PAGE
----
Ear-to-ear smiles filled the halls of Shippensburg Area High School Thursday for the annual Special Needs Track and Field day, which brought students of all walks of life together for fun and friendship.

Rainy weather forced the event inside to the gymnasium, and the planned outdoor events were replaced with indoor ones. Gray skies did not put a damper on the students’ day of fun, though.

Basketball games, Corn Hole, bowling, Frisbee, a feature-length film and more left plenty for them to do.

More than 100 students were brought to the school and greeted by a few hundred teachers and sophomores, juniors and seniors who volunteered to help out.

“It gives the kids the ability to team up with regular education students and build lasting friendships,” said Cathy Ambrosio, a health room assistant with the special education department.

The event has been a staple of the school district’s academic calendar for more than 20 years. While sunny days allow for fresh air and awards for track events, the rain provided new opportunities for students to mingle and connect. Each student got a buddy to spend the day with, but before the activities there was the special greeting.

Two lines of students formed a walkway from the gym’s entrance all the way to the other end, and to the auditorium. Every time another class arrived, the pairs of student buddies would enter the gym and march between the two lines. Cheers, applause, hand shakes, high fives and pats on the back gave a warm welcome and set the tone for the day.

“Most people have done it before and it’s a lot of fun,” said 11th-grader Ethan Stouffer, looking toward the gym doors, waiting for the next set of students to walk in. Ethan participated in other events and activities for students with special needs as part of a class and always looks forward to seeing a smile on everyone’s face, he said.

“They’ve been ready to go for weeks,” Ethan said of the young athletes.
Marissa Johnson, also in 11th grade, waited in excitement for her brother, 2nd grader Cody Dells, to arrive. Cody was diagnosed with autism, but Marissa said it does not affect him much. The event, though, allows both of them to enjoy activities they normally could not usually do together.

“I’m looking forward to hanging out with my brother and having a good time today,” Marissa said.

Finally, Marissa and her brother were able to take their turn going through the tunnel of cheering students and make their way into the auditorium.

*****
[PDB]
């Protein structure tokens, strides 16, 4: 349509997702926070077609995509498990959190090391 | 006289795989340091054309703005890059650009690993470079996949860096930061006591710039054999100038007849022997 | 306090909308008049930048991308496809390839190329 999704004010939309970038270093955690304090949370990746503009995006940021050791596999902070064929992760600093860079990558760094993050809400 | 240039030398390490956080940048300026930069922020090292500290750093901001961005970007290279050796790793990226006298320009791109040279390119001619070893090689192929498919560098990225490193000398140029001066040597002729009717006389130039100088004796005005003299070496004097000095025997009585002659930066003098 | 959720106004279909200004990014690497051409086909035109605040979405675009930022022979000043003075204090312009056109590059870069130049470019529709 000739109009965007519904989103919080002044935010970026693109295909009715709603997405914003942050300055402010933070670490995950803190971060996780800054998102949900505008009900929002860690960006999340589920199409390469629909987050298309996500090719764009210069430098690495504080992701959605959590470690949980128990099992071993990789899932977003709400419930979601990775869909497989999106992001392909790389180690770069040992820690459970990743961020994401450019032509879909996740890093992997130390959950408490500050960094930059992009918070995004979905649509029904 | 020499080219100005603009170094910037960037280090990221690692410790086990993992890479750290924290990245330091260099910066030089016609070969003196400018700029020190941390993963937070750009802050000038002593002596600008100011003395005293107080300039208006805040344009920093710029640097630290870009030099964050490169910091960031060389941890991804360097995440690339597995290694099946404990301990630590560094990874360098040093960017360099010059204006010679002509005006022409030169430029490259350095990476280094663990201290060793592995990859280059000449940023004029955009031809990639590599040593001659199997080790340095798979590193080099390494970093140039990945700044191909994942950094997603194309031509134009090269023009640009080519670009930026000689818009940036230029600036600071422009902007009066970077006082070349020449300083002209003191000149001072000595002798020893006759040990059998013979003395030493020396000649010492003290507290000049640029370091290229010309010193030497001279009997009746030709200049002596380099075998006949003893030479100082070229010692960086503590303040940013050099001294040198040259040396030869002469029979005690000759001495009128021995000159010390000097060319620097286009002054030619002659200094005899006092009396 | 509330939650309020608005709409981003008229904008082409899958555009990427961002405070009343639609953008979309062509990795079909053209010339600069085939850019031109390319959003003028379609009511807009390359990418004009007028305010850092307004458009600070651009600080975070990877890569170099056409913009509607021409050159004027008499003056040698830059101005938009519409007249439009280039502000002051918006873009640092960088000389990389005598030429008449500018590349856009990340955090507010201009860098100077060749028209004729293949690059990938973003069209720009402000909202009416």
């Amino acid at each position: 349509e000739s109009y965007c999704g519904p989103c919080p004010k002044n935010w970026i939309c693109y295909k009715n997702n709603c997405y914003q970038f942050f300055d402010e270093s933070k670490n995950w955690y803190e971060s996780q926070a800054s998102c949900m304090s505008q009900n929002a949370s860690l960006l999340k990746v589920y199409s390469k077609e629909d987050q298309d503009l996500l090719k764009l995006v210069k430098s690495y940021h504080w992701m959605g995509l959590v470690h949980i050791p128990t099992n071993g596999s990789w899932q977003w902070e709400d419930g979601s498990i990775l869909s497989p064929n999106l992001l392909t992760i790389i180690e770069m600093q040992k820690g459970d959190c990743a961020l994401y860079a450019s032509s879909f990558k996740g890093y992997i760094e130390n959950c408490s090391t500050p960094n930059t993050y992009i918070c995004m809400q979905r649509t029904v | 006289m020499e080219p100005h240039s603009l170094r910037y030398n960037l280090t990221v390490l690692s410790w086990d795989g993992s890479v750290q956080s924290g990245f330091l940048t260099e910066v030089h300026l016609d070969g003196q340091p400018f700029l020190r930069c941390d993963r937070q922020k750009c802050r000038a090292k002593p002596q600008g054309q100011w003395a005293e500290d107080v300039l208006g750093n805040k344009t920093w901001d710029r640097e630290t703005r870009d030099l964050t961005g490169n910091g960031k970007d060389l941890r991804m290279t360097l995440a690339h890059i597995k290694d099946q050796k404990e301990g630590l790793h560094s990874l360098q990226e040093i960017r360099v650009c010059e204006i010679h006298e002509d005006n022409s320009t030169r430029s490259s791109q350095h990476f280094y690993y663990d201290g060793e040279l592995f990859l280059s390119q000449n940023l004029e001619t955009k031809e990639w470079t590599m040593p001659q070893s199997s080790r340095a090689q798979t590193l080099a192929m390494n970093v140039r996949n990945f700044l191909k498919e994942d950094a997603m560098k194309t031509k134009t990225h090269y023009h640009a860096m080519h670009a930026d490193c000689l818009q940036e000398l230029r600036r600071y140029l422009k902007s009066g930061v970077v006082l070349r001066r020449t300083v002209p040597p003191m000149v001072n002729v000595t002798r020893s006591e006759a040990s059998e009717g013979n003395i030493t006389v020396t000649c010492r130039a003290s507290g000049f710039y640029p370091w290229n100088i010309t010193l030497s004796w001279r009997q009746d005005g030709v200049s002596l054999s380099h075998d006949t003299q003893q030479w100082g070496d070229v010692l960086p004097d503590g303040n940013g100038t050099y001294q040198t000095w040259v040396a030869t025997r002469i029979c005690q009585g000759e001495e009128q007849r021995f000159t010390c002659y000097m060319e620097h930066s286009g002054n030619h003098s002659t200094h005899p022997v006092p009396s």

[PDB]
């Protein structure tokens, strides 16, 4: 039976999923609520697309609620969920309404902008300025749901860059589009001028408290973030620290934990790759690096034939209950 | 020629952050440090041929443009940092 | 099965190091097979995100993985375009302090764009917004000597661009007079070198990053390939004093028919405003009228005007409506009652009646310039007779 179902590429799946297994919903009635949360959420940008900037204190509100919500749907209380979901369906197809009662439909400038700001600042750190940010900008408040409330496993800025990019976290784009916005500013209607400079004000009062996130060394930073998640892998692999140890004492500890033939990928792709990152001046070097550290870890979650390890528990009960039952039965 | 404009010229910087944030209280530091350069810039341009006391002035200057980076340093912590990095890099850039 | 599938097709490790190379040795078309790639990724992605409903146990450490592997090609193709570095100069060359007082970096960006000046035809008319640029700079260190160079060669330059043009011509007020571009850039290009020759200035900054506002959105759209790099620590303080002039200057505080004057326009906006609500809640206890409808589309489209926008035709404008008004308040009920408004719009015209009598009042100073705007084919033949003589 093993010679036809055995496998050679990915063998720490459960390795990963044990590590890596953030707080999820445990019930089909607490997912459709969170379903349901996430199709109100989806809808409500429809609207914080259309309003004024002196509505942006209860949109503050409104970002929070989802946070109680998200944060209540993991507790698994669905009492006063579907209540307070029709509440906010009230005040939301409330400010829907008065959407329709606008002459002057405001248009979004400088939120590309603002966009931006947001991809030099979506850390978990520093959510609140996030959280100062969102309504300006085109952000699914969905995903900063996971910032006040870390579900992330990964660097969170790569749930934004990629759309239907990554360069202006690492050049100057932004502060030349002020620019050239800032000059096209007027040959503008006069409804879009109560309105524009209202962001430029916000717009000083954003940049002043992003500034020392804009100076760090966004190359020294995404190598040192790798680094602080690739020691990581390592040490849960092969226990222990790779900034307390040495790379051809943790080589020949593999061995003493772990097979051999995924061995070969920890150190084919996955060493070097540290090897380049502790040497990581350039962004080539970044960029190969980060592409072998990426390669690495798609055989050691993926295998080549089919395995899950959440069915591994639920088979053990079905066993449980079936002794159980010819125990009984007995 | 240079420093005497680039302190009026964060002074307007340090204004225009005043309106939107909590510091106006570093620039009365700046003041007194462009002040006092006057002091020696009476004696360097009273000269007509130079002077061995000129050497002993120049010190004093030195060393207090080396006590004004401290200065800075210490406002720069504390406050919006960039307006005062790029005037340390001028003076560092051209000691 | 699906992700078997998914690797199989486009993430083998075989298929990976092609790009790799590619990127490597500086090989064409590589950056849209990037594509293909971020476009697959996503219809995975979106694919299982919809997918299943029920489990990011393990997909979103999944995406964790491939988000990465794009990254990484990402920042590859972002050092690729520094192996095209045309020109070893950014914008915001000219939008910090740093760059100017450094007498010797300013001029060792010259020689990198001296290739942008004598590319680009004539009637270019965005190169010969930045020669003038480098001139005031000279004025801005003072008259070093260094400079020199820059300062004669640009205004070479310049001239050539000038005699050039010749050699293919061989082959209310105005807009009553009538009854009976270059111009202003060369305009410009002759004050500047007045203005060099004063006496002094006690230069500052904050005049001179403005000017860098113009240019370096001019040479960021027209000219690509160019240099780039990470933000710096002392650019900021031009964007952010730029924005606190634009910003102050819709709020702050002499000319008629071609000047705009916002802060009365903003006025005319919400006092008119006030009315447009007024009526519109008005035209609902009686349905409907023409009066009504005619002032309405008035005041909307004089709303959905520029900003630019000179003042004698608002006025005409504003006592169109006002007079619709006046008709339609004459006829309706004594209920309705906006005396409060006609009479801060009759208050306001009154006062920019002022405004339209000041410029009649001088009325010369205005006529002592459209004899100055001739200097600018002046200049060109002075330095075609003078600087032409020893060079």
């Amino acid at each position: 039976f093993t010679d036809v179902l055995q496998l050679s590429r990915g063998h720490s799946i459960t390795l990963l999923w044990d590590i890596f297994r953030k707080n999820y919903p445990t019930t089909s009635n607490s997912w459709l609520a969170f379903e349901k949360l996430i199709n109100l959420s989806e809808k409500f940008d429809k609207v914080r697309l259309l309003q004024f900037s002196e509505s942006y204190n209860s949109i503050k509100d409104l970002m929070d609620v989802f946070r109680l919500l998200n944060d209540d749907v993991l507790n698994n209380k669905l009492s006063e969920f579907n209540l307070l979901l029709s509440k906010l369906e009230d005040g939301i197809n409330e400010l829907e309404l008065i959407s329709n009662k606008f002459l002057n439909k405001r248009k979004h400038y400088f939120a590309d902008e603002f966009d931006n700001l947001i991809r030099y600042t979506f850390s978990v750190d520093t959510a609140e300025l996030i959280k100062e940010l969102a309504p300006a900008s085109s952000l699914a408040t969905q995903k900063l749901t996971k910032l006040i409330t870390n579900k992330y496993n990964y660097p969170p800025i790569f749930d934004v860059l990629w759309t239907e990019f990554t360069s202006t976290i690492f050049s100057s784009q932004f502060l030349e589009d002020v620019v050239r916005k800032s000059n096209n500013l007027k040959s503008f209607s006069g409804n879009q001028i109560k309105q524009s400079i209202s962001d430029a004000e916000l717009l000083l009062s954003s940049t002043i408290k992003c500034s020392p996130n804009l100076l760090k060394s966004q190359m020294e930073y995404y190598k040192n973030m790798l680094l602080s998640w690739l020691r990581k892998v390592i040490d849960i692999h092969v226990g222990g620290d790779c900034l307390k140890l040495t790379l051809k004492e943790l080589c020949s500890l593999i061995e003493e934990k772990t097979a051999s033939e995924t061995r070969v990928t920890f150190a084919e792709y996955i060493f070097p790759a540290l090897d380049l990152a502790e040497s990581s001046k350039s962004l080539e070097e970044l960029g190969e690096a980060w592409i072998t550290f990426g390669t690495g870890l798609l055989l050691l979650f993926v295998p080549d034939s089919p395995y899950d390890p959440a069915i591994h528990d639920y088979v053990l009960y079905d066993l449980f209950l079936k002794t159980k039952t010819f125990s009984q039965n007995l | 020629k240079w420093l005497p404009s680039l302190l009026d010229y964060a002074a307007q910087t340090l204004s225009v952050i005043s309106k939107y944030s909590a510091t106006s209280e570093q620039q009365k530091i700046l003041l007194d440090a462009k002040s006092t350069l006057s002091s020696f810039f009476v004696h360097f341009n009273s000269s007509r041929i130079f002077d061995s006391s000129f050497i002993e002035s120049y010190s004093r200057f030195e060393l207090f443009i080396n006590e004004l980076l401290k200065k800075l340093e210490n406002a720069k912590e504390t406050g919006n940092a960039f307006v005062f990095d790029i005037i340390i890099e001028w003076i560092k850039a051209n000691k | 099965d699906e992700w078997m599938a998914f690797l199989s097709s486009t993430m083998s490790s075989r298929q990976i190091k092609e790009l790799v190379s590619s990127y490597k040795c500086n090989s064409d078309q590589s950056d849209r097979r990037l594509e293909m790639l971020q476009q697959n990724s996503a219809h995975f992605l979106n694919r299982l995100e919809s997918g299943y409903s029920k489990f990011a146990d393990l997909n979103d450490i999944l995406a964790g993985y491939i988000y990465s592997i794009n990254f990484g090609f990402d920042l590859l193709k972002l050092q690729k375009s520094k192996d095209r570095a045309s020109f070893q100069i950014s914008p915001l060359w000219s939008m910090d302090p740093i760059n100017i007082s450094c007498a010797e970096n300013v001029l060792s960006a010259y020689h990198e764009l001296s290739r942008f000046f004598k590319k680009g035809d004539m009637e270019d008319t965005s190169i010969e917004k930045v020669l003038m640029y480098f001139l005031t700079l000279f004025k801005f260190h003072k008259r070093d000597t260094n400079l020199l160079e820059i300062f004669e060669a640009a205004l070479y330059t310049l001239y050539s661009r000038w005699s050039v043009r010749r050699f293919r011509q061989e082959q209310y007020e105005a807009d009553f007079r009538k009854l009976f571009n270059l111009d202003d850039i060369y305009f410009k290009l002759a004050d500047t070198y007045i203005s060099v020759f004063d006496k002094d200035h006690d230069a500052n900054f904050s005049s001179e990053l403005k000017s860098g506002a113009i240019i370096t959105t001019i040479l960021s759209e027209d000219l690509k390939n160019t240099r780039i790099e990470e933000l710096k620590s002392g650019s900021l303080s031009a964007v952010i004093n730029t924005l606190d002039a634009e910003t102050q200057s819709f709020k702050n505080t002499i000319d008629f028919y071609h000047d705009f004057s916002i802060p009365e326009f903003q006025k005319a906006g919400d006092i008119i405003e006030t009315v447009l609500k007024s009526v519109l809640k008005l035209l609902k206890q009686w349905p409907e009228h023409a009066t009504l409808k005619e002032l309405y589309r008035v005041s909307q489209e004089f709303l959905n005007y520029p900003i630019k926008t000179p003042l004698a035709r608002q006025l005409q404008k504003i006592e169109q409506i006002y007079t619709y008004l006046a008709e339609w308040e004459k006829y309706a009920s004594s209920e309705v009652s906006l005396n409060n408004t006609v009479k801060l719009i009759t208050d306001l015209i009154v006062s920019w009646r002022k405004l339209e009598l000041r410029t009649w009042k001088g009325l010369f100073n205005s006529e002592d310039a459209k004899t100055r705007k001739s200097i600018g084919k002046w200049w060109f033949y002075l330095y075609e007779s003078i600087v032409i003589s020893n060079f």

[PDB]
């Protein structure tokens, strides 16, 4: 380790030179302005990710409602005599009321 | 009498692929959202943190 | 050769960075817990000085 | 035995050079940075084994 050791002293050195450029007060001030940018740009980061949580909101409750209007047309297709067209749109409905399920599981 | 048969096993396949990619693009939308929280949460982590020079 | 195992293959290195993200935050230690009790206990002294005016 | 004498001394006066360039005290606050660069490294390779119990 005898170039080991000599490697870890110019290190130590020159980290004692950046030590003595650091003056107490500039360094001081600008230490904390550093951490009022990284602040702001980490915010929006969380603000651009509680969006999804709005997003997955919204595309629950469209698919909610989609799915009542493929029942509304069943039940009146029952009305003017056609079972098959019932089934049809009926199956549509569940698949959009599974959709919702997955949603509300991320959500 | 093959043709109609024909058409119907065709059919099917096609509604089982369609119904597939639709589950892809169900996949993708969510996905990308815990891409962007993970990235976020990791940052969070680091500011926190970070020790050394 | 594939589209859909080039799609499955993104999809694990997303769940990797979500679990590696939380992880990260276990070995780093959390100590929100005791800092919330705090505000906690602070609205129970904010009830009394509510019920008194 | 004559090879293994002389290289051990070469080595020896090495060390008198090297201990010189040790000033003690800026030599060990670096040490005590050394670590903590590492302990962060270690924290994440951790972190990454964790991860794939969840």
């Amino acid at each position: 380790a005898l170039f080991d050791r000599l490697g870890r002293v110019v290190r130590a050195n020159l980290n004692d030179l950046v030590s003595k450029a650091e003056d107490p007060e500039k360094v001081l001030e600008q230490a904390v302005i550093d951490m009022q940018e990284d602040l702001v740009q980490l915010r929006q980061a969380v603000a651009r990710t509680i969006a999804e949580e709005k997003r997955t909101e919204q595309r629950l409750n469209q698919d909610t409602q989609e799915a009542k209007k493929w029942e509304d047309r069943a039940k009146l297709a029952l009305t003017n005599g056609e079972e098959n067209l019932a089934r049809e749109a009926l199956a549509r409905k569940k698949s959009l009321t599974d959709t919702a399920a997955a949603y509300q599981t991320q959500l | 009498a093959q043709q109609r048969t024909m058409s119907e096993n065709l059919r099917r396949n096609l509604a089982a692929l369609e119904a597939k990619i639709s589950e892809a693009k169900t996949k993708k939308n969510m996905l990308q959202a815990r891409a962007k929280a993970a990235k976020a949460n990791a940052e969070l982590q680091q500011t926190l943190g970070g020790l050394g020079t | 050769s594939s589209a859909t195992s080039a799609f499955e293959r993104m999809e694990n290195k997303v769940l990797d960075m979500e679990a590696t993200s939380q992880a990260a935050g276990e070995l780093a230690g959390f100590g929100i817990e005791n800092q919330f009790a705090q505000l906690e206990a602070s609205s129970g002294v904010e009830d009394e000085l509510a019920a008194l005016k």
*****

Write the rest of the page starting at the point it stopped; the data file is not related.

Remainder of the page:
Inspiring songs, such as Journey’s “Don’t Stop Believin’” were playing as students took their seats in the auditorium. After a brief introduction, students were sent on their way to have a day of fun and bonding.

Special education teacher Amy Brandt told students about the meaning behind their T-shirts, which had: “This is what a CHAMP looks like” on the front. C stands for character; H for honor; A for attitude; M for mindful; and P for purpose.

“We all want to be CHAMPs today,” Brandt said.

The back of the shirts listed the name of the event sponsors on the back, including: American Legion Post 223, Beistle Co., Cindy Coldsmith Rentals, Cumberland Highway Family Restaurant, Cramer Insurance, Drake Orthodontics, Dr. Dean Burkholder, Fogelsanger-Bricker Funeral Home, Frito Lay, the Shippensburg Kiwanis Club, Negley’s Well Drilling, Orrstown Lodge #262, RAB Offroad, Nationwide Insurance, Rita’s Italian Ice, Rushaw’s Tax Service, Schreiber Foods, TeamWear and Volvo CE.

After a few moments, the students were dismissed to the activities and no time was wasted in picking up basketballs, crayons and Frisbees. Physical education teacher Nicole Sunderland helped organize the gymnasium activities and was busy making sure everybody was having an exciting day.

She said, “It’s great to see the kids have a good time, get some physical activity in and some encouragement.”

(0) comments

Welcome to the discussion.

Keep it Clean. Please avoid obscene, vulgar, lewd, racist or sexually-oriented language.
PLEASE TURN OFF YOUR CAPS LOCK.
Don't Threaten. Threats of harming another person will not be tolerated.
Be Truthful. Don't knowingly lie about anyone or anything.
Be Nice. No racism, sexism or any sort of -ism that is degrading to another person.
Be Proactive. Use the 'Report' link on each comment to let us know of abusive posts.
Share with Us. We'd love to hear eyewitness accounts, the history behind an article.